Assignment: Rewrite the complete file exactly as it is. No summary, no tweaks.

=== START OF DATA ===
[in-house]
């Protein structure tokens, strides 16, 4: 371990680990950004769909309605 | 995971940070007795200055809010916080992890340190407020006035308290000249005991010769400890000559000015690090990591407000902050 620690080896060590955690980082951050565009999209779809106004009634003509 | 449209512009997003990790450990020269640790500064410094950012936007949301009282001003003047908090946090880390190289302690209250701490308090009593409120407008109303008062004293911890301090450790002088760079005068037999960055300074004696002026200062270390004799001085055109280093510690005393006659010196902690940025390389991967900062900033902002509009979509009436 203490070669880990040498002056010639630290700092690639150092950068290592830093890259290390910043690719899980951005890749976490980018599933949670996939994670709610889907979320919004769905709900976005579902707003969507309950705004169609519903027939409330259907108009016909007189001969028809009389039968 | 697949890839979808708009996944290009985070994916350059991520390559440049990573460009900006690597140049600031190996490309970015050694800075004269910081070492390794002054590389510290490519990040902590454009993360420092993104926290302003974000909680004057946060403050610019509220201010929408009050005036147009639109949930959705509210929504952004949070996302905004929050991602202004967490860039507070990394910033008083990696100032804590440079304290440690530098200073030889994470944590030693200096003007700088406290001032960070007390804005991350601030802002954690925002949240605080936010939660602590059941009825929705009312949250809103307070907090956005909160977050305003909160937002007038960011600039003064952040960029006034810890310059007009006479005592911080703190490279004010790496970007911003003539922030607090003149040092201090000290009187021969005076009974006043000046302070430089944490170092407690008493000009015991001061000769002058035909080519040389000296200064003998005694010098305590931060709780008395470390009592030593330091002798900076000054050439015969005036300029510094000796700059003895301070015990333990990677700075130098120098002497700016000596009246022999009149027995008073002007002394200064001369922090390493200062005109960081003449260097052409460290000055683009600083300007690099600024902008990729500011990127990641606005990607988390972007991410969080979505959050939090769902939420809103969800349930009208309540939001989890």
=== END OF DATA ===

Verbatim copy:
[in-house]
């Protein structure tokens, strides 16, 4: 371990680990950004769909309605 | 995971940070007795200055809010916080992890340190407020006035308290000249005991010769400890000559000015690090990591407000902050 620690080896060590955690980082951050565009999209779809106004009634003509 | 449209512009997003990790450990020269640790500064410094950012936007949301009282001003003047908090946090880390190289302690209250701490308090009593409120407008109303008062004293911890301090450790002088760079005068037999960055300074004696002026200062270390004799001085055109280093510690005393006659010196902690940025390389991967900062900033902002509009979509009436 203490070669880990040498002056010639630290700092690639150092950068290592830093890259290390910043690719899980951005890749976490980018599933949670996939994670709610889907979320919004769905709900976005579902707003969507309950705004169609519903027939409330259907108009016909007189001969028809009389039968 | 697949890839979808708009996944290009985070994916350059991520390559440049990573460009900006690597140049600031190996490309970015050694800075004269910081070492390794002054590389510290490519990040902590454009993360420092993104926290302003974000909680004057946060403050610019509220201010929408009050005036147009639109949930959705509210929504952004949070996302905004929050991602202004967490860039507070990394910033008083990696100032804590440079304290440690530098200073030889994470944590030693200096003007700088406290001032960070007390804005991350601030802002954690925002949240605080936010939660602590059941009825929705009312949250809103307070907090956005909160977050305003909160937002007038960011600039003064952040960029006034810890310059007009006479005592911080703190490279004010790496970007911003003539922030607090003149040092201090000290009187021969005076009974006043000046302070430089944490170092407690008493000009015991001061000769002058035909080519040389000296200064003998005694010098305590931060709780008395470390009592030593330091002798900076000054050439015969005036300029510094000796700059003895301070015990333990990677700075130098120098002497700016000596009246022999009149027995008073002007002394200064001369922090390493200062005109960081003449260097052409460290000055683009600083300007690099600024902008990729500011990127990641606005990607988390972007991410969080979505959050939090769902939420809103969800349930009208309540939001989890």